In its 56 years of existence, Amnesty International has stood up for those who dare to speak truth to power in the face of oppression and abuses of human rights. We have seen regimes come and go, and have seen the power of courageous and peaceful protest in bringing about change. But what we are seeing now around the world is a dangerous and sweeping trend of dehumanizing and divisive rhetoric seeping into politics, resulting in oppressive policies that are putting human rights defenders at risk.
It’s not just happening in a few isolated areas.
Agendas that advance an “us versus them” mentality and that feed on hate and fear threaten to push back human rights and stifle dissent around the world. Very recently, this poisonous political climate hit home for our organization when Taner Kilic, the chair of Amnesty International Turkey, was arrested on the completely fabricated charges of being tied to a political movement connected to last year’s coup attempt.
The evidence against Taner would be laughable if the consequences weren’t so dire. Turkish authorities are claiming that his use of a popular encrypted messaging app is an indication of criminal behavior. They are seizing on any link, however tenuous, to try to justify keeping Taner in detention. Taner is just one of thousands, including reporters, activists, and former government employees, who have been imprisoned, unemployed or disappeared as part of President Erdogan’s brutal crackdown on anyone who dares to be – or is even perceived to be – critical of his government.
Using imprisonment or the threat of arrest to silence critics is nothing new. Thirty years ago, I myself was imprisoned in a South African jail for five months for my activism against apartheid. But today, leaders like Erdogan seem to be more emboldened than they’ve been in decades in being so open about their oppression.
The fact that many of these leaders have the tacit – and sometimes blatant – approval of leaders like President Trump makes the stakes for human rights defenders that much higher.Trump has already hosted and praised Erdogan in Washington, D.C. – while Turkish security forces attacked protesters.
His notorious affinity for Vladimir Putin may also encourage further hostility toward civil society by the Russian government. Amnesty’s Moscow office was inexplicably sealed for days late last year. Just this week, hundreds of protesters were arrested across the country. Also this month, Russian NGO leader Valentina Cherevatenko was charged under a law that requires organizations that receive federal funds to register as foreign agents. She faces years in prison. The prime minister of Hungary, Viktor Orban, liked this law so much that he successfully championed a similar iteration of it in his own parliament. Orban had previously caught our attention with his cruel hostility to migrants and refugees at the border, and rose to power on an unapologetically anti-immigrant agenda. He was the first leader of an E.U. or NATO country to formally endorse Trump’s presidential campaign and claimed to have been invited to the White House shortly after Trump's election.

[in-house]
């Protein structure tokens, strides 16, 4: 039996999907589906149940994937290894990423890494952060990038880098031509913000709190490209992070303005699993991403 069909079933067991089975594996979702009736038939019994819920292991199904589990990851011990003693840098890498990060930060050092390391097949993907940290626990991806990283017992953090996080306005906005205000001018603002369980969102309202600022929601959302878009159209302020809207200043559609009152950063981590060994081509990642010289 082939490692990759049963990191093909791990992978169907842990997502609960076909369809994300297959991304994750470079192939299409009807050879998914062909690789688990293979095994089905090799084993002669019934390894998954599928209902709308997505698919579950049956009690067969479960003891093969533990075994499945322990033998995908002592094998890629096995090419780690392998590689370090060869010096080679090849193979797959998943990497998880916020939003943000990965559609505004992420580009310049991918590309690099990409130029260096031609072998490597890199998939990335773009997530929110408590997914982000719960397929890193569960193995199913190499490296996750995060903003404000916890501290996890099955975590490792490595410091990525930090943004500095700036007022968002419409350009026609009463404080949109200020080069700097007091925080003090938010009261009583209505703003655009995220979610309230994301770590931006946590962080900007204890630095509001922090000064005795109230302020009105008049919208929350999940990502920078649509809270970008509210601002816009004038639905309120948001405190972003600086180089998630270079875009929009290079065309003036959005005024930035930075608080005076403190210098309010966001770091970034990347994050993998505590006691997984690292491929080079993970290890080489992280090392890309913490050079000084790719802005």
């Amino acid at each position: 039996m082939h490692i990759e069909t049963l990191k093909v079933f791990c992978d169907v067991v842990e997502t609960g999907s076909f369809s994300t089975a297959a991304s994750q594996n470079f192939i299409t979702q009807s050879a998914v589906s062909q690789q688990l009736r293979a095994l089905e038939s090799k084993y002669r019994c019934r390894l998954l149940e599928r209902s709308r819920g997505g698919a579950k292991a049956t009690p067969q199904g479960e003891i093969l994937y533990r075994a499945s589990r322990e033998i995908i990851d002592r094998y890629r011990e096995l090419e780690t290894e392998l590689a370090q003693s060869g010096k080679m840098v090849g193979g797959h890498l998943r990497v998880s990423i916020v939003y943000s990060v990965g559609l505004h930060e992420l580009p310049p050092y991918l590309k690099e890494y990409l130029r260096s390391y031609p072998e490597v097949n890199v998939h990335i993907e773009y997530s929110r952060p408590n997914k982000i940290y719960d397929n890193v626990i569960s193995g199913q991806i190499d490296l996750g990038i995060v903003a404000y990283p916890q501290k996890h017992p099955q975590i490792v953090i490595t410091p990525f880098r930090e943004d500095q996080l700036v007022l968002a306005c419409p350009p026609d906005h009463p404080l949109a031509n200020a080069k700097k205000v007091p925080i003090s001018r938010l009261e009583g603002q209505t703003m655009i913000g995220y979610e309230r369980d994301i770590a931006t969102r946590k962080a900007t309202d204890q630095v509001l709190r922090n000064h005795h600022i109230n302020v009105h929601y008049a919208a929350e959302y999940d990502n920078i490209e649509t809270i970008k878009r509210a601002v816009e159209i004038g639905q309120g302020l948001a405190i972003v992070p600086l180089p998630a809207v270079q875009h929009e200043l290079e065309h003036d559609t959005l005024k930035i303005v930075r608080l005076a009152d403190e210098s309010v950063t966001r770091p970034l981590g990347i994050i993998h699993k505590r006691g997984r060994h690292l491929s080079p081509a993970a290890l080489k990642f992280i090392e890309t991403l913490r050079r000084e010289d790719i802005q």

Trump has also expressed admiration for Philippines’ president Rodrigo Duterte, who justified thousands of extrajudicial killings by demonizing drug dealers and addicts. Duterte said it was “funny” that Amnesty would be calling on him to stop the killings.
And despite the warm reception given to Donald Trump in Saudi Arabia, human rights defenders are left to languish out of sight. Activists like the blogger and poet Raif Badawi, who has spent four years of a 10-year sentence in prison for writing pieces critical of the government, and faces being whipped publicly for 1,000 lashes.
While no one country can claim to be the vanguard of human rights, when particularly powerful countries like the United States turn a blind eye to human rights abuses, it contributes to a global climate in which other governments follow suit. Theresa May recently said that she was willing to repeal human rights laws that stand in the way of counterterrorism efforts.
That’s why it’s more important than ever that those who believe in human rights to stand firm wherever justice, freedom, truth and dignity are denied. Even if it seems like the powers that be aren’t responsive. We are already seeing our persistence pay off. Despite President Trump’s dismissive rhetoric and hateful policies like the Muslim ban, the State Department has been quietly returning to a human rights focus, raising the number of refugees to be allowed into the country and even speaking out on behalf of Taner Kilic.
Change only happens when we stand up and speak out. We will not allow the politics of hate and fear to become normalized. When human rights defenders are unfairly maligned as enemies of the state, everyone suffers.